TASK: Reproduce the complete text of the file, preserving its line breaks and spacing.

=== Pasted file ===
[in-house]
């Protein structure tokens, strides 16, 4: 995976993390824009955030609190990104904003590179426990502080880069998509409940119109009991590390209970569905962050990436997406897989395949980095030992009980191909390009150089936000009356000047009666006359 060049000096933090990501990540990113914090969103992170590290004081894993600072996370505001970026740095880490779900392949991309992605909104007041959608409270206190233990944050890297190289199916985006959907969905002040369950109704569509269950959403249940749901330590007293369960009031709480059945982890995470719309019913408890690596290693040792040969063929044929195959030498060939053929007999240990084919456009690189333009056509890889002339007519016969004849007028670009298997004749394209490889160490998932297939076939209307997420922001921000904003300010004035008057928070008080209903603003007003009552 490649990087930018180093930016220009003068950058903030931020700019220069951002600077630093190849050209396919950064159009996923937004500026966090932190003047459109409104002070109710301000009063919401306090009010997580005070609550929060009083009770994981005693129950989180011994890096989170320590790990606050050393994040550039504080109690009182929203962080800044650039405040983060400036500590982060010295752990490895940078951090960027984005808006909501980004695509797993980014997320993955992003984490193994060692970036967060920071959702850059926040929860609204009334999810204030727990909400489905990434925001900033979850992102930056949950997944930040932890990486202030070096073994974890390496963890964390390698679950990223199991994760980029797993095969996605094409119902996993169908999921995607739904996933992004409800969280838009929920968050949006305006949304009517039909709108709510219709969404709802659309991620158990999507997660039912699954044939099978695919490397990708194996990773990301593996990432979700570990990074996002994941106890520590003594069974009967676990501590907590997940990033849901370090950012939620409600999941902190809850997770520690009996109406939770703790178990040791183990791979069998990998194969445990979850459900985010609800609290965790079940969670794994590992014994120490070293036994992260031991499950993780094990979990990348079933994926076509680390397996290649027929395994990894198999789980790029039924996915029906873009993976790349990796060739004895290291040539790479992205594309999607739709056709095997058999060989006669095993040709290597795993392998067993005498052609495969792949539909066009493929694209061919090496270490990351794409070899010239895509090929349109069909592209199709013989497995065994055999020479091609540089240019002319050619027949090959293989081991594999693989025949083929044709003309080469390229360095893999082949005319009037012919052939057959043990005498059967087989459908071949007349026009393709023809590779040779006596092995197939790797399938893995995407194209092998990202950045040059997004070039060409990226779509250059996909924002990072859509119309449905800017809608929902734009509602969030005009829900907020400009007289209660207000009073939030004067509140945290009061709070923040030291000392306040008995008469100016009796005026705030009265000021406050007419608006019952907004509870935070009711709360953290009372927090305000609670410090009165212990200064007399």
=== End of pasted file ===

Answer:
[in-house]
């Protein structure tokens, strides 16, 4: 995976993390824009955030609190990104904003590179426990502080880069998509409940119109009991590390209970569905962050990436997406897989395949980095030992009980191909390009150089936000009356000047009666006359 060049000096933090990501990540990113914090969103992170590290004081894993600072996370505001970026740095880490779900392949991309992605909104007041959608409270206190233990944050890297190289199916985006959907969905002040369950109704569509269950959403249940749901330590007293369960009031709480059945982890995470719309019913408890690596290693040792040969063929044929195959030498060939053929007999240990084919456009690189333009056509890889002339007519016969004849007028670009298997004749394209490889160490998932297939076939209307997420922001921000904003300010004035008057928070008080209903603003007003009552 490649990087930018180093930016220009003068950058903030931020700019220069951002600077630093190849050209396919950064159009996923937004500026966090932190003047459109409104002070109710301000009063919401306090009010997580005070609550929060009083009770994981005693129950989180011994890096989170320590790990606050050393994040550039504080109690009182929203962080800044650039405040983060400036500590982060010295752990490895940078951090960027984005808006909501980004695509797993980014997320993955992003984490193994060692970036967060920071959702850059926040929860609204009334999810204030727990909400489905990434925001900033979850992102930056949950997944930040932890990486202030070096073994974890390496963890964390390698679950990223199991994760980029797993095969996605094409119902996993169908999921995607739904996933992004409800969280838009929920968050949006305006949304009517039909709108709510219709969404709802659309991620158990999507997660039912699954044939099978695919490397990708194996990773990301593996990432979700570990990074996002994941106890520590003594069974009967676990501590907590997940990033849901370090950012939620409600999941902190809850997770520690009996109406939770703790178990040791183990791979069998990998194969445990979850459900985010609800609290965790079940969670794994590992014994120490070293036994992260031991499950993780094990979990990348079933994926076509680390397996290649027929395994990894198999789980790029039924996915029906873009993976790349990796060739004895290291040539790479992205594309999607739709056709095997058999060989006669095993040709290597795993392998067993005498052609495969792949539909066009493929694209061919090496270490990351794409070899010239895509090929349109069909592209199709013989497995065994055999020479091609540089240019002319050619027949090959293989081991594999693989025949083929044709003309080469390229360095893999082949005319009037012919052939057959043990005498059967087989459908071949007349026009393709023809590779040779006596092995197939790797399938893995995407194209092998990202950045040059997004070039060409990226779509250059996909924002990072859509119309449905800017809608929902734009509602969030005009829900907020400009007289209660207000009073939030004067509140945290009061709070923040030291000392306040008995008469100016009796005026705030009265000021406050007419608006019952907004509870935070009711709360953290009372927090305000609670410090009165212990200064007399």